Linda Valdez: Damaging and well entrenched prejudices about getting older could hurt millions of us, despite a recent court ruling on age discrimination.
I got up from the table with what I thought was in inaudible creak.
“Are you OK?” asked the earnest young man next to me.
“Sure,” I said in a friendly tone. “It’s just old age.”
Hey. A person gets stiff sitting through a long lecture. I’m not ashamed of it.
What a young guy said about aging
He reacted like I’d said something truly alarming.
“I’m not going there,” he said emphatically.
I knew what he meant, but I responded to what he said.
“Yes, you are,” I told him. “You just keep going and you’ll get there.”
(Unless you get hit by a truck on your way home, I thought.)
Old age is a destination that beats the alternative.
I don’t mind if you call me old (really)
I’m well on my way.
I turned 65 in January. (And it was remarkably easy – even though waitresses have developed a mildly disturbing tendency to call me “Honey.”)
I call myself old.
Because I’m nobody’s euphemism.
I’m not elderly. Aged. Or vintage.
I’ve lived. That takes a toll on the body while providing some perspective to the heart — and maybe a touch of wisdom to the head. Maybe. Eventually. I keep hoping.
It’s time to think differently
Being young was great. But it’s time people stopped stereotyping old as a bad thing.
A new perception of age is essential for practical reasons. People my age are going to be competing for jobs with younger folks. Image matters in our culture.
- Two groups of workers – those in the 65- to 74-year-old range and those 75-and-older – are expected to have faster annual rates of growth in the U.S. labor force than any other age groups, according to the Bureau of Labor Statistics.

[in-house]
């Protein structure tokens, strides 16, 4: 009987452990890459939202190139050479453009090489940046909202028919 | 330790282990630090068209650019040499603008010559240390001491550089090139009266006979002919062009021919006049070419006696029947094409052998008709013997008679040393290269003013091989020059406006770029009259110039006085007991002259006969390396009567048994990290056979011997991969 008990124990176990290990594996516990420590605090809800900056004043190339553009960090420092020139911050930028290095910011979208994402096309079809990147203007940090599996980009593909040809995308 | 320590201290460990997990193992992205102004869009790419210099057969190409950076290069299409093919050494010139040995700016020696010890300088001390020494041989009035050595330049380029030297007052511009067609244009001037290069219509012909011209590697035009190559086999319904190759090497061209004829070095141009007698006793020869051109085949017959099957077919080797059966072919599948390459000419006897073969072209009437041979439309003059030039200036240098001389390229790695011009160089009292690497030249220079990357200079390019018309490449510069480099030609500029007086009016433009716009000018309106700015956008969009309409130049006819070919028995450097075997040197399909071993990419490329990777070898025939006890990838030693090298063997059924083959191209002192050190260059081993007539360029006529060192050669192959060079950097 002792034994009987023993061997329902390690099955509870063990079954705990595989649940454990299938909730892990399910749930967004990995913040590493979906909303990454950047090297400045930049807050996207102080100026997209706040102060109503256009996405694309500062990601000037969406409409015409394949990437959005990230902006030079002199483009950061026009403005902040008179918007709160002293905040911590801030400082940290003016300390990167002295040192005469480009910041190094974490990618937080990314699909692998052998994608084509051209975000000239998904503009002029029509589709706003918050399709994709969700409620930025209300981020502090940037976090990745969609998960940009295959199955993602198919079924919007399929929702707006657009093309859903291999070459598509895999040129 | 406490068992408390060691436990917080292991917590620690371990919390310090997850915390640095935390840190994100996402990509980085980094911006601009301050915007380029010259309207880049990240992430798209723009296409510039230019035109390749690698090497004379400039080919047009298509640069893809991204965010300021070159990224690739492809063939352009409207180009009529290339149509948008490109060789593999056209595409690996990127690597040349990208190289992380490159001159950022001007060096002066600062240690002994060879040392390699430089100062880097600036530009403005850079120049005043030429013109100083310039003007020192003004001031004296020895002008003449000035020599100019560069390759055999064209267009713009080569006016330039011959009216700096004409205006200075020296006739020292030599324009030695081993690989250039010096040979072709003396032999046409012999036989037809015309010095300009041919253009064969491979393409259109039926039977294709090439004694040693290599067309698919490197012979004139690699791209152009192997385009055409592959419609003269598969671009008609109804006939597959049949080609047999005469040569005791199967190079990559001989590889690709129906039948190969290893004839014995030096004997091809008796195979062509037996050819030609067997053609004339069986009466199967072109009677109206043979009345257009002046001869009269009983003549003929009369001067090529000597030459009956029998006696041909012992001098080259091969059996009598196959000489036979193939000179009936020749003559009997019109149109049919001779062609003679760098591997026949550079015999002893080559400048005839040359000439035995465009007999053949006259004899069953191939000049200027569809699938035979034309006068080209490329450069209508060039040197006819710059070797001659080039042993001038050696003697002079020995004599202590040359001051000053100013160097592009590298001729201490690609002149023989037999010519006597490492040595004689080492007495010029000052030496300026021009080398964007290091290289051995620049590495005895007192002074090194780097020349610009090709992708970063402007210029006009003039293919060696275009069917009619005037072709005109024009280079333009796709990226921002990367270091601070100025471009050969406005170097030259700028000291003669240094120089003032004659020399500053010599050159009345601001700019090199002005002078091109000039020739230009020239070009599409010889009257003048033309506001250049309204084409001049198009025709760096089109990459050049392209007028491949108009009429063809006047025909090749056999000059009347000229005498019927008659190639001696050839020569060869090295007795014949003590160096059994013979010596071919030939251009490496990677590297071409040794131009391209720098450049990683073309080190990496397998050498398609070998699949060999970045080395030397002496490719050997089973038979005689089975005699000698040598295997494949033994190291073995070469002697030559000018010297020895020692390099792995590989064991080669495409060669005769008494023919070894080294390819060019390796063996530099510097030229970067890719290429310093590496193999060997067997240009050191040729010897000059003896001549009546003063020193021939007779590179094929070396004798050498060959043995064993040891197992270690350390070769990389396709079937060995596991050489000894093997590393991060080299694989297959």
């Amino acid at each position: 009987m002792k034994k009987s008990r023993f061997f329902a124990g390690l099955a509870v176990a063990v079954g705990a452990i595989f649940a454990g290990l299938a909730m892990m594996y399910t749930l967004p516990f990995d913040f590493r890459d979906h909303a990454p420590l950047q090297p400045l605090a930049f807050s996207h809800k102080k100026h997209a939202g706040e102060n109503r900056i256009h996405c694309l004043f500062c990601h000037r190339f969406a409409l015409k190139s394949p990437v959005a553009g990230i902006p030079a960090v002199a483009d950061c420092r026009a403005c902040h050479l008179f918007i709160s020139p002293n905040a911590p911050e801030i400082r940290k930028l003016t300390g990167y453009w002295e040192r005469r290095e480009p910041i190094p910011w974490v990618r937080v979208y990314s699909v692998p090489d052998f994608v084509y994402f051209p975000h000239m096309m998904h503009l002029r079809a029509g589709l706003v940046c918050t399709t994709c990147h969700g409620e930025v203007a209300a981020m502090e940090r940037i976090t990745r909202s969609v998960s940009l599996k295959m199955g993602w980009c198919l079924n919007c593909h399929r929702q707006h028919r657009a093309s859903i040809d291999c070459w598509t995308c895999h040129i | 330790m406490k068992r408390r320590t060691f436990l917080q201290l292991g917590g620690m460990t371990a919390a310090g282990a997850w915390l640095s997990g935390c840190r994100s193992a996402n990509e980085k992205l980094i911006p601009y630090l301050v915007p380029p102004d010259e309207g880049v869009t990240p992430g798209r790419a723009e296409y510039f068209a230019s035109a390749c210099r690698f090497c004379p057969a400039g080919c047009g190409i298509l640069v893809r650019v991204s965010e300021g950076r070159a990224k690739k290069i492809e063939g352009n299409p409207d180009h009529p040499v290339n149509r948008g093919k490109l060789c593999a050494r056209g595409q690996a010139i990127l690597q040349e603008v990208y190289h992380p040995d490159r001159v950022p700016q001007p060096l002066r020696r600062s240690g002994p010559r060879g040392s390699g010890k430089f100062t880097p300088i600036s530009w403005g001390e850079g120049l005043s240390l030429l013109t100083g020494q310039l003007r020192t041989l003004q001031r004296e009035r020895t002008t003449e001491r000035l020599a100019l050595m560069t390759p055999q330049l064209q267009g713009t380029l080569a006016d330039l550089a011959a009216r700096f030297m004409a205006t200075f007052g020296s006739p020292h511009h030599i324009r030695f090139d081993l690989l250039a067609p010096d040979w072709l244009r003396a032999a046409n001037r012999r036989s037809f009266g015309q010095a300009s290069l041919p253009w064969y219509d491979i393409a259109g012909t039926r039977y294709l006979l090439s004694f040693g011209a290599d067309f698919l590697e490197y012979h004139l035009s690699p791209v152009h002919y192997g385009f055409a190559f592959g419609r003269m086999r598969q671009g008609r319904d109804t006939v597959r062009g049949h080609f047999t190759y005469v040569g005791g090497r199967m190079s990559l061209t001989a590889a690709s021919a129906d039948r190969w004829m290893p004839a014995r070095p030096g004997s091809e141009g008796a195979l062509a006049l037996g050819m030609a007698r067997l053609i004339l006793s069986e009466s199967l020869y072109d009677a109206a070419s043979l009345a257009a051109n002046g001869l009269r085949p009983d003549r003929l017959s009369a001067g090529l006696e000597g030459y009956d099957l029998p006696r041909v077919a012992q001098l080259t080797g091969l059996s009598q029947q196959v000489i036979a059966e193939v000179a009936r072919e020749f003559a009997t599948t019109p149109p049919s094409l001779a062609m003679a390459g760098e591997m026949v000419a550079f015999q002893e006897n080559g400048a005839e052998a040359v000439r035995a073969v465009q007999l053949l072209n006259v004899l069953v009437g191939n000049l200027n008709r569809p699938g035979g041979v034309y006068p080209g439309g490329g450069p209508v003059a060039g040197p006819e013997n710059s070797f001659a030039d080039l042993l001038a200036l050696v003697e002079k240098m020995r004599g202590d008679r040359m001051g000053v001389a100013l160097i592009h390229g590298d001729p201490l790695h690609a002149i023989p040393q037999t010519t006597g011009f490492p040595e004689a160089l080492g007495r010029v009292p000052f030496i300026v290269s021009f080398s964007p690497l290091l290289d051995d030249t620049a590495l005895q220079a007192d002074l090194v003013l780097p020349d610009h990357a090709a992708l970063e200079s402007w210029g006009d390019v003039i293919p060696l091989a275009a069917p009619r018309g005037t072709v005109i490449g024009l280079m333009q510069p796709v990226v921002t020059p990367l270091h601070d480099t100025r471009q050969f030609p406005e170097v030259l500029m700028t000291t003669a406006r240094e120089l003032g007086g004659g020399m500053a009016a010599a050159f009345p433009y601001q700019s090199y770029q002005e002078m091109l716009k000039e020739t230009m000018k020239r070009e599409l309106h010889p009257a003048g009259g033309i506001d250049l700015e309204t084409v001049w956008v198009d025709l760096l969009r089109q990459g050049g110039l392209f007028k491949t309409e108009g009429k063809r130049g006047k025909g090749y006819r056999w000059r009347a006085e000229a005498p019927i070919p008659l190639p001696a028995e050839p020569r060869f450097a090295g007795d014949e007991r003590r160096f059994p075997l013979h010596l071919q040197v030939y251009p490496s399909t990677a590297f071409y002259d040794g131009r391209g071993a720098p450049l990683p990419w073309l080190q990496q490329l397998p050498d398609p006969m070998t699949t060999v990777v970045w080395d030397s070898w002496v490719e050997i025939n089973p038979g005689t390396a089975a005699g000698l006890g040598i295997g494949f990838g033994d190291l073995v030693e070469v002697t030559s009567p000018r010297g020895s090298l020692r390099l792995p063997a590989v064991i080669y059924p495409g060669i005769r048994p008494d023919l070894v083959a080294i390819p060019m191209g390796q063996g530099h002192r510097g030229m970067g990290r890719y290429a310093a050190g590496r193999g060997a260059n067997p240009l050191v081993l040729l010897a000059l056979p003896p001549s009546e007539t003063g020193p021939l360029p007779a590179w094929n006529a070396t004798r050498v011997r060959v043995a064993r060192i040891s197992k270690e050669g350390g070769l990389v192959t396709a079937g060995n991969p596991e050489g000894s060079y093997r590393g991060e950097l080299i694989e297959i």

- By 2024, the U.S. labor force will include about 164 million people – of whom 41 million will be 55 and older and 13 million will be 65 and older, says BLS.
Damaging stereotypes limit options
Some will fight damaging and well entrenched prejudices as they try to find and keep good jobs.
An April 26 ruling from the Seventh U.S. Court of Appeals could help.
The case involves Dale Kleber, who had 25 years of relevant experience when he applied for a job with CareFusion Corp.
But the job description said applicants could have no more than seven years of experience, which put more experienced (older) applicants at a disadvantage.
Kleber didn’t get an interview. A 29‐year‐old got the job.
Tough luck? Not so fast
A lower court told him “tough luck,” federal age-discrimination protections don’t apply to job applicants.
The appeals court reversed that and said he can sue.
But it won’t end here.
This ruling conflicts with one from the Eleventh Circuit Court of Appeals, which said in 2016 that job applicants did not have the right to sue.
The Supreme Court declined to review that case, according to reporting by the National Law Journal.
The Supreme Court can settle this now
Now that there two opposing appeals court rulings, the Supremes are more likely to get involved.
If Kleber ultimately wins, it will be a victory for age equality.
But the court’s age discrimination ruling not only sets up a Supreme Court battle, and it also raises questions about how we define old in a nation where the median age continues to rise.
In the recently decided appeals court case, the alleged age discrimination happened when the man was 58 years old – a mere child to the 10,000 baby boomers who turn 65 every day.
Typical baby boomers say old age begins at 72, according the Pew Research Center.
Who defines old? It’s subjective
So what is old? And is it so bad that we should talk about it only in euphemisms?
Will baby boomers be grumpy old geezers in denial? Or happily embrace the new age of being old?
Can’t we make aging hip?
When it comes to the pursuit of happiness, the answer will matter as much as legal protections.
Reach Valdez at [email protected]
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